Highest alert in the Aegean Sea for escalating tensions between Turkey and Greece

Ankara plans to send a research vessel to the Greek Exclusive Economic Zone to carry out oil prospecting; while Athens has been preparing to respond in the event of this happening
El buque perforador turco Yavuz en el mar Mediterráneo oriental frente a las costas de Chipre

REUTERS/MURAD SEZER  -   The Turkish drilling ship Yavuz in the eastern Mediterranean Sea off the coast of Cyprus

Turkish gas exploration in the eastern Mediterranean in the Exclusive Economic Zones (EEZs) of Greece and Cyprus; the increased military presence of the Eurasian nation off the Libyan coast and the migratory pressure that Ankara has been exerting on the Greek border are some of the factors that have been driving the relationship between Turkey and Greece in recent times. Now, a new episode of tension intrinsically related to the previous ones threatens to set off a new conflict with the Mare Nostrum basin as a backdrop which, given the instability in the area, fundamentally caused by the civil war in Libya, could have both unpredictable and destructive consequences.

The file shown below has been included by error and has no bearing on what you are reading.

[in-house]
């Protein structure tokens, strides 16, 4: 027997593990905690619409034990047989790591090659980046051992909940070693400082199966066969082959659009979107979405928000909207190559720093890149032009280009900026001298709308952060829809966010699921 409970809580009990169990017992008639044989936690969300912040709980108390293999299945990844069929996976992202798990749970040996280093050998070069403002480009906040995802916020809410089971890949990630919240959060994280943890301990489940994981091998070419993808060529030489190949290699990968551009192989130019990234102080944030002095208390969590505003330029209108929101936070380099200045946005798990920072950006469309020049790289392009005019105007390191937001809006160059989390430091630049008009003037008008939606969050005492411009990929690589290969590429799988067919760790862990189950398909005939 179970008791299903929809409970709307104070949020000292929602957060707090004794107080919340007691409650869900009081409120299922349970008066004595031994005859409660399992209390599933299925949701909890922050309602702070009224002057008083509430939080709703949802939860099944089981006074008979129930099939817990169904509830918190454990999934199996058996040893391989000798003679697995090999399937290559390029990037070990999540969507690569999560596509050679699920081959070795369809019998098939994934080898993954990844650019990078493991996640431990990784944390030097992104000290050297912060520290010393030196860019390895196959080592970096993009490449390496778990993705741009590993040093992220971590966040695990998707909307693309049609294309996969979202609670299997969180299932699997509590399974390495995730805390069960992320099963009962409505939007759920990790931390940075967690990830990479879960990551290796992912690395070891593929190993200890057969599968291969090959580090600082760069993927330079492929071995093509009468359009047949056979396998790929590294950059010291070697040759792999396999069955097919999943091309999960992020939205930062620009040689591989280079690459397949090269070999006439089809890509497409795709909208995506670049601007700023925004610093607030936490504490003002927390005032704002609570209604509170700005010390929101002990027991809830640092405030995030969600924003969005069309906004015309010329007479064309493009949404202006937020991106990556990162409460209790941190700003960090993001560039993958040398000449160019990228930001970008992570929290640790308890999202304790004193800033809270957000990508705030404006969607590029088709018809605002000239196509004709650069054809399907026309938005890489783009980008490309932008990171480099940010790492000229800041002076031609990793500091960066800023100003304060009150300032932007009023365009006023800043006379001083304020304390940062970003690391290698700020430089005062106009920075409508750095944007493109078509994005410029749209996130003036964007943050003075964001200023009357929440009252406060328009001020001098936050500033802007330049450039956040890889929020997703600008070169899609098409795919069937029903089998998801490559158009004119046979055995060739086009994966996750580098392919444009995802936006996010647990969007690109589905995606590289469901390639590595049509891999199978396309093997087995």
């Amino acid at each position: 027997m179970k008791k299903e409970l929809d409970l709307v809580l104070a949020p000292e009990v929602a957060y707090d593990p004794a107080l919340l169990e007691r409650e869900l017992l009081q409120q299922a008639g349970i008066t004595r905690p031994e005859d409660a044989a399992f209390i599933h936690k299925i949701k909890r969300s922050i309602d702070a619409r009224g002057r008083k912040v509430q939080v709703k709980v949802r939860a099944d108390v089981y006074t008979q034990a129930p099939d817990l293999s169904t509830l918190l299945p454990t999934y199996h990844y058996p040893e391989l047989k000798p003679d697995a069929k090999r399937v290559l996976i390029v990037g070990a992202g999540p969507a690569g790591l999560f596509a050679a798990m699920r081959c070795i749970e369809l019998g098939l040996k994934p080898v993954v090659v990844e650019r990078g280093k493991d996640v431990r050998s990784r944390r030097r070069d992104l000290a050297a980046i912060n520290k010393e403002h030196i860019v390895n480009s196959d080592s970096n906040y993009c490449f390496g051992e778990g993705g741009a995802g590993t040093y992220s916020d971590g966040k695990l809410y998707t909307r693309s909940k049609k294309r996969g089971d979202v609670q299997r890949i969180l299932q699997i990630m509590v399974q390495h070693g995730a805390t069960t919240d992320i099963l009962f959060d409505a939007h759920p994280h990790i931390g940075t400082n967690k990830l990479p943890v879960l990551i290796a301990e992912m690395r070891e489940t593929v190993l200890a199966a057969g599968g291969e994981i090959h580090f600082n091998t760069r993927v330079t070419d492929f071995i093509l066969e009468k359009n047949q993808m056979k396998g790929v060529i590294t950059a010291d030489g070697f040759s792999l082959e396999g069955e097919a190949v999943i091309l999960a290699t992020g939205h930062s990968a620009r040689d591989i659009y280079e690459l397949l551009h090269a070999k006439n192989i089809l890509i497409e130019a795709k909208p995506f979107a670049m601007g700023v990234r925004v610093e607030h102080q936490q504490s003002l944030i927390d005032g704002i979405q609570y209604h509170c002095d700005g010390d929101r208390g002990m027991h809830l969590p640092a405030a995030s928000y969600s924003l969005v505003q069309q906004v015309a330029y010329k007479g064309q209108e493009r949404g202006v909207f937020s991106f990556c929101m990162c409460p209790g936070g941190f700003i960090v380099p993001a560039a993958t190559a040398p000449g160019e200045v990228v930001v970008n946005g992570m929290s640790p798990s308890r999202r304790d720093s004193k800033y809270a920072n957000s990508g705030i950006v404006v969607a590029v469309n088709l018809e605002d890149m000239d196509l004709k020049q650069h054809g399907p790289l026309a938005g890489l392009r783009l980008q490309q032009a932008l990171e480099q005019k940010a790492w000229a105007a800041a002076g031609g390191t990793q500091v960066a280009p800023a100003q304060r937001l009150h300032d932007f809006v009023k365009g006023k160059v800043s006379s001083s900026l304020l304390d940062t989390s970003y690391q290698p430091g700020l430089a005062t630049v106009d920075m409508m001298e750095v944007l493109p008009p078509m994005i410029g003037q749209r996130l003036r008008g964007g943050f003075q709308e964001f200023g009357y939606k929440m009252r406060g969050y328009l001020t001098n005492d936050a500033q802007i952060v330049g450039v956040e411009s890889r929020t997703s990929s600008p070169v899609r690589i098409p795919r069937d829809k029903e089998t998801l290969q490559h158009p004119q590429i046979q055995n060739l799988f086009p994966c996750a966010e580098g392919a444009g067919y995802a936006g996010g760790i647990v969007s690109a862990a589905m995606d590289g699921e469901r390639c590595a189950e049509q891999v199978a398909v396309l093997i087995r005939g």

In the Aegean Sea - the part of the Mediterranean between the two countries - Greek fighters have intercepted Turkish F-16 fighter planes, specifically over the island of Kastellorizo, as reported by ItaMilRadar. "A pair of Turkish F-16 fighters entered Greek airspace at 2.23pm and flew over the islets of Strongyli and Megisti near Kastellorizo at an altitude of 12,500 feet," analyst Vassilis Nedos reported in local media Kathimerini. Activity at the Turkish naval base of Aksaz has increased and the Greek armed forces have raised their alert level. On Tuesday, the monitoring website also recorded how the Turkish Air Force Bayraktar Tactical UAS - reconnaissance drones - were carrying out a patrol mission near the Greek coast. 

In addition, during the last few days, "dozens of Turkish ships have been stationed in the Greek EEZ" and also near Lesvos, according to information gathered by the Italian Chamber of Commerce in Thessaloniki. Analyst Nic Athens revealed that this Wednesday or in the next few days, the Turkish research vessel Oruc Reis is scheduled to sail to the area where Ankara has announced it will carry out new oil exploration, which is under the Greek EEZ, with an authorisation considered illegal by Athens issued as a NAVTEX (NAVigational TEXt Messages). "The Oruc Reis needs around 20-24 hours to reach the area that was defined from the Gulf of Antalya, where it is now located," the expert said.